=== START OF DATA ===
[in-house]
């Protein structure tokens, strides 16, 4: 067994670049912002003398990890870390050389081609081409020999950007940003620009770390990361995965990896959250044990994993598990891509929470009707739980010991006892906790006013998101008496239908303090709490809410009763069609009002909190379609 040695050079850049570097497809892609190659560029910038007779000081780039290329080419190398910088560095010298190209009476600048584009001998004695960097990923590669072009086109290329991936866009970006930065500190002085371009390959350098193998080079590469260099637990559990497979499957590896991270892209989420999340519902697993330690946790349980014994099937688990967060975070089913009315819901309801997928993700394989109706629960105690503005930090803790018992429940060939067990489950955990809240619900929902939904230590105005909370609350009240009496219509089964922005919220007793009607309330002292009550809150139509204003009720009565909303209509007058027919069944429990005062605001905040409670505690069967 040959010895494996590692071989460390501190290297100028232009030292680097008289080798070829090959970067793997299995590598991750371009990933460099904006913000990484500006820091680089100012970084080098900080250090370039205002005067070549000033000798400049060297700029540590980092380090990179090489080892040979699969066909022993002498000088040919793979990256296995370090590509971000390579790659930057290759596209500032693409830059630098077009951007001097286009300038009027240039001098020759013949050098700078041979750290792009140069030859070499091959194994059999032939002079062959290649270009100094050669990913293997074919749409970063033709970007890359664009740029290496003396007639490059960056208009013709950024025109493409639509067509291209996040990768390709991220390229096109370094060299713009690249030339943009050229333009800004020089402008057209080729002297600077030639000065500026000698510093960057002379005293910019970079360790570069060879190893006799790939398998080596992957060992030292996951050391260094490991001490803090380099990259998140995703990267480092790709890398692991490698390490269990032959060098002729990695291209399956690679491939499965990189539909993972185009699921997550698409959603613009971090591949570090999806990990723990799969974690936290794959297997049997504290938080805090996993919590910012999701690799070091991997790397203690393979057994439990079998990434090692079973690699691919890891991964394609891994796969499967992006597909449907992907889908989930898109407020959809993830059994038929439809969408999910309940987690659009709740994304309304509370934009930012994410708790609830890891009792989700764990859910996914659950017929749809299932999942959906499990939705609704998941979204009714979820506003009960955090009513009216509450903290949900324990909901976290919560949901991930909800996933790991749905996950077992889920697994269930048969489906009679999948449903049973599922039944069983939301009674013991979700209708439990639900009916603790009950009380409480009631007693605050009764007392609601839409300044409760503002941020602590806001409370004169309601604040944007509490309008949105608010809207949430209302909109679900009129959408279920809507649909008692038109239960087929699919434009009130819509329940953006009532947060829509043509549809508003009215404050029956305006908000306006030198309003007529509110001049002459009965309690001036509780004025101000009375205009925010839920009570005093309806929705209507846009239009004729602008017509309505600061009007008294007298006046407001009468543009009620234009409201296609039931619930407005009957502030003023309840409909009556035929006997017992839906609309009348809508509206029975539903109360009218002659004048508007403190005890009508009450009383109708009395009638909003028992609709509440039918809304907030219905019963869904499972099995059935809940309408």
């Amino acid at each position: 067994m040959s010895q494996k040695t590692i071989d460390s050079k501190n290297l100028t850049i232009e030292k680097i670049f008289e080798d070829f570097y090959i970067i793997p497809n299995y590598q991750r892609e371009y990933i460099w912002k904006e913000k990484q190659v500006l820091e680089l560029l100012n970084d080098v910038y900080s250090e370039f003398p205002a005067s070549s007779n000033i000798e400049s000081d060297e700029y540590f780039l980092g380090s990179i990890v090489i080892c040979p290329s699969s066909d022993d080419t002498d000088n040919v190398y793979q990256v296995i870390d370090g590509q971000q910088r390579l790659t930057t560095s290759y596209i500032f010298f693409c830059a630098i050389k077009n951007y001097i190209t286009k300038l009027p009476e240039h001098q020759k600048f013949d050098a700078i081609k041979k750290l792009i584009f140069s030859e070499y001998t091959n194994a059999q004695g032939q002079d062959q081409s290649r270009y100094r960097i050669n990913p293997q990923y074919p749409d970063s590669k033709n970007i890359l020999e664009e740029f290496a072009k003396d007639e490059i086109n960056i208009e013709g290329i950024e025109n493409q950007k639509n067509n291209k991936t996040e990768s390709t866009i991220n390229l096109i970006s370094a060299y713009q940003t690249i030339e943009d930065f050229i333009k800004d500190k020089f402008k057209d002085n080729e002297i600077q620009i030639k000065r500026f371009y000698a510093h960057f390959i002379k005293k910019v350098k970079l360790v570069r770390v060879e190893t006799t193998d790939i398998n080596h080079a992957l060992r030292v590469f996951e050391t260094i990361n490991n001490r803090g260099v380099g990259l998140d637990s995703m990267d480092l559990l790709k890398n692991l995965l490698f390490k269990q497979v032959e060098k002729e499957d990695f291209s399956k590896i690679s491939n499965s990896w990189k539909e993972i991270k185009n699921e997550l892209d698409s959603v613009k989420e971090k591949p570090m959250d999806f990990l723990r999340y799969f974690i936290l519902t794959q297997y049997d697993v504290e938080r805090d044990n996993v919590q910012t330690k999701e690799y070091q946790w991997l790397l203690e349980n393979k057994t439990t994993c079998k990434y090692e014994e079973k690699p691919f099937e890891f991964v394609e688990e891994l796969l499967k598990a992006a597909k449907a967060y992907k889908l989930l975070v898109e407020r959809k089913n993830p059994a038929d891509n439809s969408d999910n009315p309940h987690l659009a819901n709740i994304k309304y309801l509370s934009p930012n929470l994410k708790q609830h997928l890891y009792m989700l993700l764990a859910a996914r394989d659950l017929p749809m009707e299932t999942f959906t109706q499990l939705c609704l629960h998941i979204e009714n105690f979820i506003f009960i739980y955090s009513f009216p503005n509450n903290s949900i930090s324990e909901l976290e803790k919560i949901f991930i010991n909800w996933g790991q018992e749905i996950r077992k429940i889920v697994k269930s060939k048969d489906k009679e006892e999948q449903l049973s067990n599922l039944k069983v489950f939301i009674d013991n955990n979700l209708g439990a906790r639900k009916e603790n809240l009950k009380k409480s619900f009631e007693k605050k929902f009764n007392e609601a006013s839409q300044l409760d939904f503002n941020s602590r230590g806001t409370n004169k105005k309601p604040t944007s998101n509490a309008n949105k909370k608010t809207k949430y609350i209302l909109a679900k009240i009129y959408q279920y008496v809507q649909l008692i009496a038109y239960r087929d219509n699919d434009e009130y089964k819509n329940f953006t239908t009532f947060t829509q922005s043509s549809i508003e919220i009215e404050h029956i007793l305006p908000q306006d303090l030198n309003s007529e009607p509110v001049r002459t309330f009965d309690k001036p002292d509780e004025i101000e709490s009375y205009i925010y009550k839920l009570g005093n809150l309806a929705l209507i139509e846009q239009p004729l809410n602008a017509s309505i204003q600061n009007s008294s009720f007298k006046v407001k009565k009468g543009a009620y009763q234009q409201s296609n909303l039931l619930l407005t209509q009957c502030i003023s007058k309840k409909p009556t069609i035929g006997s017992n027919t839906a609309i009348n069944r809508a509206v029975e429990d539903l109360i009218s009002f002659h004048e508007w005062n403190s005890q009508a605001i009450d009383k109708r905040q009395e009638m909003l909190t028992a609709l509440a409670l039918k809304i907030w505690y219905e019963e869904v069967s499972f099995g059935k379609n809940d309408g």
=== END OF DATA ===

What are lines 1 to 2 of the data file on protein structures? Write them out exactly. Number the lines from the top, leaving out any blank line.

[in-house]
């Protein structure tokens, strides 16, 4: 067994670049912002003398990890870390050389081609081409020999950007940003620009770390990361995965990896959250044990994993598990891509929470009707739980010991006892906790006013998101008496239908303090709490809410009763069609009002909190379609 040695050079850049570097497809892609190659560029910038007779000081780039290329080419190398910088560095010298190209009476600048584009001998004695960097990923590669072009086109290329991936866009970006930065500190002085371009390959350098193998080079590469260099637990559990497979499957590896991270892209989420999340519902697993330690946790349980014994099937688990967060975070089913009315819901309801997928993700394989109706629960105690503005930090803790018992429940060939067990489950955990809240619900929902939904230590105005909370609350009240009496219509089964922005919220007793009607309330002292009550809150139509204003009720009565909303209509007058027919069944429990005062605001905040409670505690069967 040959010895494996590692071989460390501190290297100028232009030292680097008289080798070829090959970067793997299995590598991750371009990933460099904006913000990484500006820091680089100012970084080098900080250090370039205002005067070549000033000798400049060297700029540590980092380090990179090489080892040979699969066909022993002498000088040919793979990256296995370090590509971000390579790659930057290759596209500032693409830059630098077009951007001097286009300038009027240039001098020759013949050098700078041979750290792009140069030859070499091959194994059999032939002079062959290649270009100094050669990913293997074919749409970063033709970007890359664009740029290496003396007639490059960056208009013709950024025109493409639509067509291209996040990768390709991220390229096109370094060299713009690249030339943009050229333009800004020089402008057209080729002297600077030639000065500026000698510093960057002379005293910019970079360790570069060879190893006799790939398998080596992957060992030292996951050391260094490991001490803090380099990259998140995703990267480092790709890398692991490698390490269990032959060098002729990695291209399956690679491939499965990189539909993972185009699921997550698409959603613009971090591949570090999806990990723990799969974690936290794959297997049997504290938080805090996993919590910012999701690799070091991997790397203690393979057994439990079998990434090692079973690699691919890891991964394609891994796969499967992006597909449907992907889908989930898109407020959809993830059994038929439809969408999910309940987690659009709740994304309304509370934009930012994410708790609830890891009792989700764990859910996914659950017929749809299932999942959906499990939705609704998941979204009714979820506003009960955090009513009216509450903290949900324990909901976290919560949901991930909800996933790991749905996950077992889920697994269930048969489906009679999948449903049973599922039944069983939301009674013991979700209708439990639900009916603790009950009380409480009631007693605050009764007392609601839409300044409760503002941020602590806001409370004169309601604040944007509490309008949105608010809207949430209302909109679900009129959408279920809507649909008692038109239960087929699919434009009130819509329940953006009532947060829509043509549809508003009215404050029956305006908000306006030198309003007529509110001049002459009965309690001036509780004025101000009375205009925010839920009570005093309806929705209507846009239009004729602008017509309505600061009007008294007298006046407001009468543009009620234009409201296609039931619930407005009957502030003023309840409909009556035929006997017992839906609309009348809508509206029975539903109360009218002659004048508007403190005890009508009450009383109708009395009638909003028992609709509440039918809304907030219905019963869904499972099995059935809940309408």